Custom and Ceremony
Although customs vary region to region,ceremonial life at the Southern Coast is every bit as traditional as in the highlands. In the first place, both regions celebrate the same saints on the same days as one another. Both are tied to the Catholic calendar. Secondly, while Catholic celebrations in the highlands have lower turn-out each year, ceremonial life at the Coast continues as before. Religious processions and celebrations, activities of the religious brotherhoods (cofradias), and Maya ceremonies are an integral part of coastal life.
In both regions, the seasonal round of festivals and religious fairs is relentless. It never ends. In addition, many towns celebrate their saint on his feast day and then again a week later. Likewise, all towns celebrate Holy Week and Christmas Eve. Many towns also honor a second, minor saint. Also, no matter who is the patron saint, in every town there are cofradias dedicated to other saints. They too have their religious festivals.
Despite similarities between regions, there is one coastal religious festival that has no counterpart in the highlands: Carnaval Mazateco. This is a celebration of Fat Tuesday, the beginning of Lent. Mazate’s Carnaval imitates larger, more famous celebrations such as our Mardi Gras, or Carnaval in Rio de Janeiro. In Guatemala, however, Mazate’s version of Carnaval is unmatched. In other towns of the Republic, that day, school children fill egg shells with confetti and powder and bust them over people’s heads. At times, for fun, they use plain eggs.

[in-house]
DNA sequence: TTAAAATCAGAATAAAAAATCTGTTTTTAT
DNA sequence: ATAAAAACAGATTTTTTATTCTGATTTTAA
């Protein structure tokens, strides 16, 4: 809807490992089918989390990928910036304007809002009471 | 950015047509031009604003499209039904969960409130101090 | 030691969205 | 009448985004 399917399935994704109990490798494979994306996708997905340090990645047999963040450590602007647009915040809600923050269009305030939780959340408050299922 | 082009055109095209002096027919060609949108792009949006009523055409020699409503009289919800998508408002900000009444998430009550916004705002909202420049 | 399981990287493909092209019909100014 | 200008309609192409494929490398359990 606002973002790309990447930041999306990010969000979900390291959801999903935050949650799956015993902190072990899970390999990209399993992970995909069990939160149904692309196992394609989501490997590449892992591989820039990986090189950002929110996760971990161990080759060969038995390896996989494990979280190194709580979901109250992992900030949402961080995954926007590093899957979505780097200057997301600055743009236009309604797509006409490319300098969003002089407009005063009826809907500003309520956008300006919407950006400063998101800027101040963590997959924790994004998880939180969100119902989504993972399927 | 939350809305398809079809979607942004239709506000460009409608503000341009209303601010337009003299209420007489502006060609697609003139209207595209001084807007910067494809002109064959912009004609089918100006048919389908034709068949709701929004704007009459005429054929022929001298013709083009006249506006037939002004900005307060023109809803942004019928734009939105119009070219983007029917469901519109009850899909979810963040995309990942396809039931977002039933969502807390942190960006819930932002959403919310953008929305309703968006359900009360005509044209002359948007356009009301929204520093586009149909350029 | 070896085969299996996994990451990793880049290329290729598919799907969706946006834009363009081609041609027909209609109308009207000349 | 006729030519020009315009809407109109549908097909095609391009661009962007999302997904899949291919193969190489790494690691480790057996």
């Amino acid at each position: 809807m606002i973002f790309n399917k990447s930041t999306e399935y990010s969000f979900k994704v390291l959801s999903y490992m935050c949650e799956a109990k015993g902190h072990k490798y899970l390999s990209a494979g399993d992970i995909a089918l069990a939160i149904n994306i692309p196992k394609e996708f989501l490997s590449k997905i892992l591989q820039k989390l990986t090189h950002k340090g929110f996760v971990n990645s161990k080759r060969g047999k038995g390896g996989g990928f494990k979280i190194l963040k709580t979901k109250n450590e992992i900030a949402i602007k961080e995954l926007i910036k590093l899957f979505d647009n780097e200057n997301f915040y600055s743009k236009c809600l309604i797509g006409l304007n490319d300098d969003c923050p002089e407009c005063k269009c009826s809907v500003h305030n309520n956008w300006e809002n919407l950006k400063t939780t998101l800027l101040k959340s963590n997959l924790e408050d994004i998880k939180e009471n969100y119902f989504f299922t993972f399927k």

The desfile (parade) starts off with the departmental indigenous queen in the lead. She is the Nim Ali Xochiltepec, crowned in an election in Mazatenango a few days earlier. However, next come the departmental beauty queens adorned in lavish, yet skimpy outfits, which appear the work of Hollywood designers. What really identifies Carnaval Mazateco, however, are groups of scantily-clad spokes-models gyrating to rythyms a little less sophisticated than those of New Orleans or Rio, I’m afraid.
What predominates in Carnaval are groups of school children parading. Some wear uniforms. Others dress in Maya fashion or as Xinka or Garifuna, the other two indigenous groups within Guatemala. Still others copy the spokes-models. These children come from throughout the Southern Coast to participate. At a point by the main arch in the parade route, people squirt a lot of water. Some actually use hoses. Therefore, it’s risky for cameras.
Carnaval once enthralled me. I now stay away, but not so much for the risk to my camera. It’s that today I devote myself more to cultural activities, and avoid the prurient appeal of Carnaval. I consider too that school parades threaten the Maya culture by indoctrinating children to abandon their cultural identity. But, I’ve got to admit, Carnaval Mazateco is fun.